Indeed, the report goes on to note the potentially problematic link between childrens’ cerebral development and exposure to loot boxes; “Loot-boxes mechanics are considered by consumer associations to contribute to gambling addiction,” they explain; “children’s cerebral development makes them unable to control gambling features in games. Those features are also considered to expose and acclimatise them to gambling. […] One will always receive something with loot-boxes, but if one gets an item, he/she already has or doesn’t desire, it will be considered as a loss. Therefore, one could be induced to spend more to chase a win.” This is not too different from how gamblers chase a win while playing roulette, slots and other casino games.
The Difference in Age Restrictions for Gambling Practices
Of course, even if loot boxes don’t technically constitute gambling like casino games do, the aspect described above could be quite problematic. When it comes to traditional gambling operators, strict age restrictions are already in place, even online. The UK’s Gambling Commission, for example, worked directly with online betting operators to implement tighter age restrictions earlier this year. Loot boxes, however, have no such age restrictions as of yet.
However, recent reports have shown that even in this area, regulators may need to also work with social media platforms. When it comes to online activity, Google is less of a problem than Twitter, for instance. This is because of the way that advertising is displayed on those sites, respectively. After all, if somebody Googles “Top German online casinos 2019,” for example, then they will eventually hit an age restriction block when they move from Google to the individual sites, as they should. However, Twitter is more problematic because it has the potential to expose people to advertising irrespective of age. This is a major problem for the esports betting industry at present.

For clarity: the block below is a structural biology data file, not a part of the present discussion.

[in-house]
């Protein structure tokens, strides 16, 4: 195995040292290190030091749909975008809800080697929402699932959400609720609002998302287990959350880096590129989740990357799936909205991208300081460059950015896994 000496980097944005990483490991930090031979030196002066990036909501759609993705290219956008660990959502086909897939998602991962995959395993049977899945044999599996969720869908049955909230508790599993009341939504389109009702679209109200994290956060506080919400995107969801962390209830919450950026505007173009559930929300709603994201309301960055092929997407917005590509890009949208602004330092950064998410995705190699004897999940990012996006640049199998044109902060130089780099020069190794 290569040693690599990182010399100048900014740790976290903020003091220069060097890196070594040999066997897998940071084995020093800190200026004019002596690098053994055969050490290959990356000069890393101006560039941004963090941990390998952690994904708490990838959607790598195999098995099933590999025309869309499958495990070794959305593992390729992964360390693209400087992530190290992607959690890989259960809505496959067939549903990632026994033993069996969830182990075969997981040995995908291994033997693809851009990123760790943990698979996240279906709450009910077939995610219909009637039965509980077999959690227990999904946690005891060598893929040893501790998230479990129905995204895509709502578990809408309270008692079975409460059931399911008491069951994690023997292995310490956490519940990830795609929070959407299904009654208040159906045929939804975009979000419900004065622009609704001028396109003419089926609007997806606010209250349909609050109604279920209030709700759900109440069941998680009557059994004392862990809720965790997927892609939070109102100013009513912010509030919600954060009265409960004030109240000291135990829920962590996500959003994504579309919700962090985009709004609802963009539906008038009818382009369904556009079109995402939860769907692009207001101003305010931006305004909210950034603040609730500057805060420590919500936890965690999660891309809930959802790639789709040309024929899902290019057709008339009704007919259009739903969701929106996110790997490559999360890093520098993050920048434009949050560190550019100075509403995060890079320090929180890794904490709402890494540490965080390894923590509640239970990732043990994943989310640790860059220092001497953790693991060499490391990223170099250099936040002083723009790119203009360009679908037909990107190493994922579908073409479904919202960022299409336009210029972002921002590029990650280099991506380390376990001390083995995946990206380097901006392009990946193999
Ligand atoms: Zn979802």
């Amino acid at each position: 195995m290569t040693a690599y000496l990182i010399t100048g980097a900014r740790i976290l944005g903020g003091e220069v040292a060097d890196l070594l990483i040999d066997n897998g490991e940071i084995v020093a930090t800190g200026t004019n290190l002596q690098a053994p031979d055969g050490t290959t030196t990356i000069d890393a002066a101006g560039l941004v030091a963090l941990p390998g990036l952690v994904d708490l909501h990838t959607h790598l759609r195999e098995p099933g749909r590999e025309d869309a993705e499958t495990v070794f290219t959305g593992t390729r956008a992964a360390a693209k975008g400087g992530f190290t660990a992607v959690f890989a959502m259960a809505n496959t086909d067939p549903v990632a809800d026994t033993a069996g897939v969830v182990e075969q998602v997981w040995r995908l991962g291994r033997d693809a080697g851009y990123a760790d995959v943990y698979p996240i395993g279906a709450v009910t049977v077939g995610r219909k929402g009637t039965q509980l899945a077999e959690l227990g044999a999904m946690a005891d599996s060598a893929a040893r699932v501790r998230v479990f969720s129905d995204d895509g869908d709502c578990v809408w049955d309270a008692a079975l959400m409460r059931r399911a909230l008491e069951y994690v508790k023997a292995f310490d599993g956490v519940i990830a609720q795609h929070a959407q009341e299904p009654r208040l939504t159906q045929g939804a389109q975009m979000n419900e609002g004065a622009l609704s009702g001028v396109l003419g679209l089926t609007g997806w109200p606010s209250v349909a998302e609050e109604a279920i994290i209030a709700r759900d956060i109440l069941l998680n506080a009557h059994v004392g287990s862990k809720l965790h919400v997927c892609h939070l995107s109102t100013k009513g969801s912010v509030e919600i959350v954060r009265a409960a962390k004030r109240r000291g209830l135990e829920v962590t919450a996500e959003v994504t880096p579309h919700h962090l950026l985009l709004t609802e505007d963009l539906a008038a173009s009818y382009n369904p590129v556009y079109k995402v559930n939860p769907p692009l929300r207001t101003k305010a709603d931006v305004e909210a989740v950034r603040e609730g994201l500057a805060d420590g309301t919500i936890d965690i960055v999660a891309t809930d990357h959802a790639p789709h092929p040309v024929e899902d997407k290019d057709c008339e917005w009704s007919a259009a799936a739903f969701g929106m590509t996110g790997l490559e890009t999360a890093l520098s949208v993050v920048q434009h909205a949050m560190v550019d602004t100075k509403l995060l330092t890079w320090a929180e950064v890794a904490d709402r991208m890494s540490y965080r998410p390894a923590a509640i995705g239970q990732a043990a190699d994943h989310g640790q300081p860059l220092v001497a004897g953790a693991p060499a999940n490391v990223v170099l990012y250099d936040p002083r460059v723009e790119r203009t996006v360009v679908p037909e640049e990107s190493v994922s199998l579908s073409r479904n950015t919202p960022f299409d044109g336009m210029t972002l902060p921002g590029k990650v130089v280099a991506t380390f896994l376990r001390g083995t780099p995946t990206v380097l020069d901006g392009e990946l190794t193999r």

Thus, there is a clear need for at least some degree of parental awareness of their child’s online activity. Reports have shown that one in eight children in the UK follow at least one gambling operator on social media, for example, be it Twitter or Facebook. Proper age restrictions are important, but where lines are blurred, parents should seek to be properly informed and aware.
The Gaming Industry and Loot Boxes
Fortunately, the triple-A gaming industry has seemed to have begun a recent move away from lootboxes. (Most likely due to a rise in public pressure and their near-universal unpopularity among gamers.) In fact, this public pressure could eventually result in them disappearing altogether in the future, irrespective of regulation; “Consumer associations believe that public opinion may reach a tipping point in the coming years,” states the GREF report; “as regards loot-boxes insofar that they are considered problematic for young people”. However, for now at least, loot boxes remain common in certain areas of the gaming market; particularly on mobile and in free-to-play titles. While they may not require regulation as gambling, pushing for transparency and awareness is certainly wise.